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Apprenticeship Patterns by Adewale Oshineye, Dave Hoover

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Rubbing Elbows

I enjoy being given a certain amount of freedom in order to interpret or to come up with stuff, but I do enjoy collaboration. I seek and thrive on projects where I am going to learn from the people I’m working with.

William Kempe

Context

While you may have mentors and kindred spirits that you meet with periodically, when it comes to developing software, you work alone.

Problem

Your productivity has reached a plateau, your learning is stagnating, and you have the feeling that there are superior techniques and approaches to the craft that are eluding you.

Solution

Find ways to sit with another software developer and accomplish a hands-on task together, side-by-side. There are some things that can only be learned while you are sitting with another software developer to accomplish a shared objective.

This pattern can be closely related to Kindred Spirits. This was the case for Dave, who found an ally in Roman and then literally rubbed elbows over lunch as they learned together about technologies like the Ruby programming language and Eclipse plug-in development. Yet, even if Roman had not been a kindred spirit, Dave would still have benefited by working side-by-side with a talented programmer, even on pet projects. There will always be certain micro-techniques that you will only learn when collaborating closely with a colleague. These are usually seen as too trivial to mention when teaching, but their impact adds up. Collaborating with Roman was critical for Dave’s progress as a developer, since he rarely had the opportunity to work with talented developers at that time in his career.

The development practice of Pair Programming is a concrete example of this pattern, and apprentices should look for opportunities to work on teams that use this technique. While pair programming can be an excellent technique for learning, it is a complex activity and is not always an inherently positive experience. However, when used effectively, it is one of the most powerful ways to learn, particularly from mentors. So how do you know if pair programming is being used effectively? And what can an apprentice do about it?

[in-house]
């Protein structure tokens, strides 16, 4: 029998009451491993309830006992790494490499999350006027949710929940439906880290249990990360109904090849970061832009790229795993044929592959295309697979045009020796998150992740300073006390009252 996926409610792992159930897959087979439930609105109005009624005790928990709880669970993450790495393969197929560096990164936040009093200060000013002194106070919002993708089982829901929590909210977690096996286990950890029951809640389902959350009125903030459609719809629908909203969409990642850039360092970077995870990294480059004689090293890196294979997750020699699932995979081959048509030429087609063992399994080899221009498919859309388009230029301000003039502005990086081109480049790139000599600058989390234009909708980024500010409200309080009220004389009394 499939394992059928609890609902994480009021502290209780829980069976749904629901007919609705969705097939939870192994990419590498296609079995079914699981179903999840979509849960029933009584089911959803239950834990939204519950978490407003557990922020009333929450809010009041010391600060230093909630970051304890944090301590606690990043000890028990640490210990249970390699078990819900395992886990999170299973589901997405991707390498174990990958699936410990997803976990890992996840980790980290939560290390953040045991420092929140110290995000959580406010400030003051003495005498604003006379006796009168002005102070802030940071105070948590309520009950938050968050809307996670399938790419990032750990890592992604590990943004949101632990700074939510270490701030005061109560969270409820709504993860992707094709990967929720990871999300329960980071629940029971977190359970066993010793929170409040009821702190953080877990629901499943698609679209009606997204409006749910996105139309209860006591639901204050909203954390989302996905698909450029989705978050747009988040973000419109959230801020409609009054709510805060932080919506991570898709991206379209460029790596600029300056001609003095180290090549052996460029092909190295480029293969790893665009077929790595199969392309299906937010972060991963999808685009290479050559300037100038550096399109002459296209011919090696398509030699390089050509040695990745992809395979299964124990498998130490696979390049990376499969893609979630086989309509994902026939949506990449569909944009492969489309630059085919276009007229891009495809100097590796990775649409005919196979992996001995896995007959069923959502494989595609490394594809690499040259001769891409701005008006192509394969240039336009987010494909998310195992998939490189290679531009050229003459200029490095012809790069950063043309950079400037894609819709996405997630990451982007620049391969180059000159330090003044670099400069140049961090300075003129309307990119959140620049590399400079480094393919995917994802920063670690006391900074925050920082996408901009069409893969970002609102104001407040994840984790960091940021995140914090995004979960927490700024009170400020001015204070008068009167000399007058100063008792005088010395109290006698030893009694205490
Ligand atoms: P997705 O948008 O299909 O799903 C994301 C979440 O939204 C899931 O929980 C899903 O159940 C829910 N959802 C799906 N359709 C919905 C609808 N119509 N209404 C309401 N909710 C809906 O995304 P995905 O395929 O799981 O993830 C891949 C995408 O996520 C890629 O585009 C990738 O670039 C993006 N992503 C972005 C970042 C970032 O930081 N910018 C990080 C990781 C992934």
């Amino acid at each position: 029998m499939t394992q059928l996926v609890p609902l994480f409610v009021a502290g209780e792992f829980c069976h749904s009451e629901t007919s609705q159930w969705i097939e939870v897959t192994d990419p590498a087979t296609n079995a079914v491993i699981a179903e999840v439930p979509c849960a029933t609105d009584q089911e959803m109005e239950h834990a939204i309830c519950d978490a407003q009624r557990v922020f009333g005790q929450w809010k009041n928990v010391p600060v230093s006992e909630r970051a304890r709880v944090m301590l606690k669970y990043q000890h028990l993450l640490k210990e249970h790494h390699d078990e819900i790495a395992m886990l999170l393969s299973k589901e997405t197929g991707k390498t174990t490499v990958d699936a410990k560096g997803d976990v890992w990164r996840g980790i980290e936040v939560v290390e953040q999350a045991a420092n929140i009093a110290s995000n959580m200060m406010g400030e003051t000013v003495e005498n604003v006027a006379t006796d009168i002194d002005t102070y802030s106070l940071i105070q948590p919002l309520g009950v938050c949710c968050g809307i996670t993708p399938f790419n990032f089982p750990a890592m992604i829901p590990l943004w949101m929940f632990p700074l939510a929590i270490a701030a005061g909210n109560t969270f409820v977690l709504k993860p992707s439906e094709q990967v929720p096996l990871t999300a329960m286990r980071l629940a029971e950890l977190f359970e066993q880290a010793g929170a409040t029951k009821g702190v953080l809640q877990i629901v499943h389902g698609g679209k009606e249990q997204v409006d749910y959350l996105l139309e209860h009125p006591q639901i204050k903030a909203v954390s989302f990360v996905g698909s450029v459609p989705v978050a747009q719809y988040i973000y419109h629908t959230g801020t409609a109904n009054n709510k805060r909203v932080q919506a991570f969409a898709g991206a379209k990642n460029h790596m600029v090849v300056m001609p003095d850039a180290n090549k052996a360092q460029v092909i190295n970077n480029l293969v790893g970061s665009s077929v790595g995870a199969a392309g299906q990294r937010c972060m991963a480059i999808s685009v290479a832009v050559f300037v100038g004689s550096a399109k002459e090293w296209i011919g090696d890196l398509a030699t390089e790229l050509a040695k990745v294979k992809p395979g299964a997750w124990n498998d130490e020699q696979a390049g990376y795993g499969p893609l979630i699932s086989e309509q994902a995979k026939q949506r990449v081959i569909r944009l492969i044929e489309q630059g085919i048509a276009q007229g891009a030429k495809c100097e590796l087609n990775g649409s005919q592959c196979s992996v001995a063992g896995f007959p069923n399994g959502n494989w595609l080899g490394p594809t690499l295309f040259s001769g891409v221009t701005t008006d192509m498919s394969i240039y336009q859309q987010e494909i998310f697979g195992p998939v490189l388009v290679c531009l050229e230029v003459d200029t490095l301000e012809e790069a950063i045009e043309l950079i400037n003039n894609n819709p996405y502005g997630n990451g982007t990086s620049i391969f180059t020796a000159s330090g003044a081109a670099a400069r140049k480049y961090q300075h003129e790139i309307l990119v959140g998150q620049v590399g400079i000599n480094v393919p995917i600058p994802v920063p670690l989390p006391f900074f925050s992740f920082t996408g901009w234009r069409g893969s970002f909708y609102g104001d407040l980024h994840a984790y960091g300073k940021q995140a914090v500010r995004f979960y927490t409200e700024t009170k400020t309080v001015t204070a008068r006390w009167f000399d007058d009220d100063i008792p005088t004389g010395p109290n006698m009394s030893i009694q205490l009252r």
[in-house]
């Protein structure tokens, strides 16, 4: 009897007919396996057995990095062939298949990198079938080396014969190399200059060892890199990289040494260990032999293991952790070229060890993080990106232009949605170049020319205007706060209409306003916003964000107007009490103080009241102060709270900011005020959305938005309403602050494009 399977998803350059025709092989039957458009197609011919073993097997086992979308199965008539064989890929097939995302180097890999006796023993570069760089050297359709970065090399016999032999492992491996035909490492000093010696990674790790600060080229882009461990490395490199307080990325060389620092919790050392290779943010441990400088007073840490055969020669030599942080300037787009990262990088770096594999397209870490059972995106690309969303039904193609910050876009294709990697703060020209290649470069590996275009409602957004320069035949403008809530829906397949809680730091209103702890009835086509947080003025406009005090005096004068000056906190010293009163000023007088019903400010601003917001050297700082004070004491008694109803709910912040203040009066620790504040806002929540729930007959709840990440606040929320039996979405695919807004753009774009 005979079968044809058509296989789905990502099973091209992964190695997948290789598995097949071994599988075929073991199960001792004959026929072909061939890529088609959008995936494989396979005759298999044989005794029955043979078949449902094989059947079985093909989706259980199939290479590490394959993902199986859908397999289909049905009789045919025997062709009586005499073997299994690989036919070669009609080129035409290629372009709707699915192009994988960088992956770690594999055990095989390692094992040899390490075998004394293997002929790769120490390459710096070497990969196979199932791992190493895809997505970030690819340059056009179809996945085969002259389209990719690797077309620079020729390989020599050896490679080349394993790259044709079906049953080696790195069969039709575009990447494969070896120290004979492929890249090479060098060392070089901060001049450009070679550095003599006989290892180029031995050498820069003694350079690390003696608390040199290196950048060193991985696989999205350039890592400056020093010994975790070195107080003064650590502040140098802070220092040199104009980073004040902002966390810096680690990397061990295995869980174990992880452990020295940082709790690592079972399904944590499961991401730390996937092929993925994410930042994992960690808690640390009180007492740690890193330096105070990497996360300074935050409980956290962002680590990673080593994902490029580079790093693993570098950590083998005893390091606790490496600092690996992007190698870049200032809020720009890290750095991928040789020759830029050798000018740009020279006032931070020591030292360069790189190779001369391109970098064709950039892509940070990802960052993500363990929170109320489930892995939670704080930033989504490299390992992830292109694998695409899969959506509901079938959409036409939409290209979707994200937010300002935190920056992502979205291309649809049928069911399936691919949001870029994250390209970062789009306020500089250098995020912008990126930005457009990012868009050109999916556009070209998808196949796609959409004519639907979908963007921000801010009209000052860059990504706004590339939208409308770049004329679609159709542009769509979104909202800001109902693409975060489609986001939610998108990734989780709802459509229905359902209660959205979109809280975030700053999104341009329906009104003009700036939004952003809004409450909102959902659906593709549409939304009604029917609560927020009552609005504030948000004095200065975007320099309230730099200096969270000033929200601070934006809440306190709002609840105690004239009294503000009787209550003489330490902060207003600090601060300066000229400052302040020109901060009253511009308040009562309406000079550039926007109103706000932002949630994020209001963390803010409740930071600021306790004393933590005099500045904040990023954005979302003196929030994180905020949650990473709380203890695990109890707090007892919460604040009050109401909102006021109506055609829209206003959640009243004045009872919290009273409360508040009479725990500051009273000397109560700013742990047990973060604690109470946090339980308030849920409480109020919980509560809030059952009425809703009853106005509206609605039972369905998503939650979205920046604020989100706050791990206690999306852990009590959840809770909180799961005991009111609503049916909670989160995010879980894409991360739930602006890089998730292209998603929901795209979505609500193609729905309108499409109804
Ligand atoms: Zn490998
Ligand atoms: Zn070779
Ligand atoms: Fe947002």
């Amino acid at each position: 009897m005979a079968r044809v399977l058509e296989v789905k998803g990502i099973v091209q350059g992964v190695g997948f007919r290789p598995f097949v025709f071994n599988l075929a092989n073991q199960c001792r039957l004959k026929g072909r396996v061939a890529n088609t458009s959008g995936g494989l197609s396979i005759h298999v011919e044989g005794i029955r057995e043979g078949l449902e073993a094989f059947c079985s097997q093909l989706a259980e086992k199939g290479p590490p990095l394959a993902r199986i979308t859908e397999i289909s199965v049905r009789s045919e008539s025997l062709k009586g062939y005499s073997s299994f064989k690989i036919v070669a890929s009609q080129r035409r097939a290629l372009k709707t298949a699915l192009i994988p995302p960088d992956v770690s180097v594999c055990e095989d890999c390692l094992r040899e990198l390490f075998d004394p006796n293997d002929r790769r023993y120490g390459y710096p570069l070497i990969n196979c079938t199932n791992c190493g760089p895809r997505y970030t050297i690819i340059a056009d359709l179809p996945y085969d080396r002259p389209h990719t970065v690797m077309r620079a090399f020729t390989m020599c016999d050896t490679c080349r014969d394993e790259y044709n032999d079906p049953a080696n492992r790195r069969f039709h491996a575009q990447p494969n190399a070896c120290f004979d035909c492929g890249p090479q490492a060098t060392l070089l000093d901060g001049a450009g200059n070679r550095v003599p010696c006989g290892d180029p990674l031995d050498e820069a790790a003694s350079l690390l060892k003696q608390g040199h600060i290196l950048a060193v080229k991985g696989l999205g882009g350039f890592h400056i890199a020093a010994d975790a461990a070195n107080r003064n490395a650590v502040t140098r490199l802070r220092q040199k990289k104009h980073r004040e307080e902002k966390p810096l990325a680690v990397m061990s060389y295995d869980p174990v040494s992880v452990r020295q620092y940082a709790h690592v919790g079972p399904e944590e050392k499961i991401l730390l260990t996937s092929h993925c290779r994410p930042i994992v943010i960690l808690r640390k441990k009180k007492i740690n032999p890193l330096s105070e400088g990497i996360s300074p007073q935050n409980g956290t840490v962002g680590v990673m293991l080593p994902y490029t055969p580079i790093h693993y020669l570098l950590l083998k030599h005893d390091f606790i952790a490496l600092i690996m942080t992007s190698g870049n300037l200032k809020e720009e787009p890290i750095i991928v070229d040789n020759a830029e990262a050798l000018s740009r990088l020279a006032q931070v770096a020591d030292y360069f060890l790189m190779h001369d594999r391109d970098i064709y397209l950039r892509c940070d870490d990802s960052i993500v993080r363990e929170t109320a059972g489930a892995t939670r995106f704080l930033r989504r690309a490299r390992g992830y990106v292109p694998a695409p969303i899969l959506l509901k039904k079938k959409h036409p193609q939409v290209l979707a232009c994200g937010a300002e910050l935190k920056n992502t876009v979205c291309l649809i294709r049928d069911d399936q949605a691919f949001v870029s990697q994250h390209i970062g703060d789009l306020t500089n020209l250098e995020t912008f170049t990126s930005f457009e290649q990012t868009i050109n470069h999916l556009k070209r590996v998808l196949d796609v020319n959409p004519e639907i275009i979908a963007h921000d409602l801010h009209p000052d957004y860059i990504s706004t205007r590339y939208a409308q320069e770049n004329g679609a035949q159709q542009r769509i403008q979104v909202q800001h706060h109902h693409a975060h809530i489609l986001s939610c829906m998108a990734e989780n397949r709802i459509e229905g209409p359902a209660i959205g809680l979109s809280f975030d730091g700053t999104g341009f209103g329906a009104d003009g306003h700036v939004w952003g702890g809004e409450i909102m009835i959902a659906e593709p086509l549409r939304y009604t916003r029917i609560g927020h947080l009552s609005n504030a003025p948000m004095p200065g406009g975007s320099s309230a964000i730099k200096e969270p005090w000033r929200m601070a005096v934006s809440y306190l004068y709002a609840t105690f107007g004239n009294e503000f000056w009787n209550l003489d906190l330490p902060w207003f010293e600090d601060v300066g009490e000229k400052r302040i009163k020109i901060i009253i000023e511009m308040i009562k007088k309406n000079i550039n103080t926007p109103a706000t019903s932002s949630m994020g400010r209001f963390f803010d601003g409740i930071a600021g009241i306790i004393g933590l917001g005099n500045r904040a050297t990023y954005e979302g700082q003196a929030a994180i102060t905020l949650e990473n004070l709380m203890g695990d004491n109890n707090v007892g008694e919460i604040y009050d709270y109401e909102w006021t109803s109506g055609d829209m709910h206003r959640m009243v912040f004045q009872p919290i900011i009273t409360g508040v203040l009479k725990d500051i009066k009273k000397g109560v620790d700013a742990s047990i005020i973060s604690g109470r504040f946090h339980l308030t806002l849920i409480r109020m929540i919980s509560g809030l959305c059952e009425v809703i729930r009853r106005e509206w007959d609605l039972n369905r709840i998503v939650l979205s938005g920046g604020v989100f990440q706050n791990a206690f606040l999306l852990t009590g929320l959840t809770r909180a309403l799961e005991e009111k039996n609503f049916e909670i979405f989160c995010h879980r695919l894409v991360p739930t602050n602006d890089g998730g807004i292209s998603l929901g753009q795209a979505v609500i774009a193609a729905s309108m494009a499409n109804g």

You will often feel lost or far behind your counterpart when you’re implementing this pattern via pair programming. This does not mean pair programming is failing—it simply means you need to either slow things down by asking questions or endure the feeling of being lost and try to pick up the bits that you do understand. But if you feel chronically behind, week after week, and you’re beginning to despair, then it’s time to make a change. You may be stuck with a poor pair programming partner, or your partner may need some suggestions to improve your experience. As an apprentice, you may not have much power to change your situation, but if you’re on a project with more than a few people, you can likely find an opportunity to alternate days or weeks between pair programming partners. This rotation may help jiggle you out of your troublesome situation and get you back on the path of progress. Additionally, if you’re practicing test-driven development, you can suggest Ping-Pong Programming[25] as a way to increase your participation.

According to Richard Sennett’s The Craftsman, the ideal craft workshop is a place for “absorption into tacit knowledge, unspoken and uncodified in words” of the “thousand little everyday moves that add up in sum to a practice” (p. 77). Since such ideal environments are now so rare, we have to use the Rubbing Elbows pattern as a modern-day substitute. The applications of this pattern are not limited merely to pair programming. The goal is to find ways to expose yourself to the daily working habits of other skilled people, and observe the ways in which they gradually refine those habits into even greater skill. These habits extend beyond coding and into all aspects of software development.

For instance, you might collaborate with someone on an academic paper or a presentation or at an open source project’s sprint. Or, as happened to Ade, you might find yourself volunteering to help somebody who wants to apply graph theory to design the dependency management component of a content management system written in Unix shell script! Sharing a whiteboard with someone who wants to use a very low-level tool to solve a problem you would automatically solve with a high-level language (or vice versa) forces you to temporarily think like that other person in order to communicate effectively. Even if you ultimately reject that viewpoint, you have gained a new way of looking at problems. That perspective may be just the right solution to some future problem, even if in the short term you find it jarring.

Whether your experience rubbing elbows is positive or negative, you should Record What You Learn so that you can reflect on your experiences later on. Someday you will likely be in the same position as your pair programming partner, and your past experiences will give you precious insight into the mindset of the junior person sitting next to you.

Action

Find someone you know who has already expressed an interest in starting or contributing to an open source project. Arrange to spend one evening a week working together on the project. See how long the two of you can keep each other motivated. The strains of a busy life will inevitably weaken the motivation behind your collaboration; when that happens, you must adapt and find ways to keep the project going until that motivation returns. Of course, if motivation never returns, it is up to you to seek out a new partnership where you can learn new things.



[25] David H. Hoover, “Ping-Pong Programming.” Available at: http://www.stickyminds.com/s.asp?F=S9101_COL_2.

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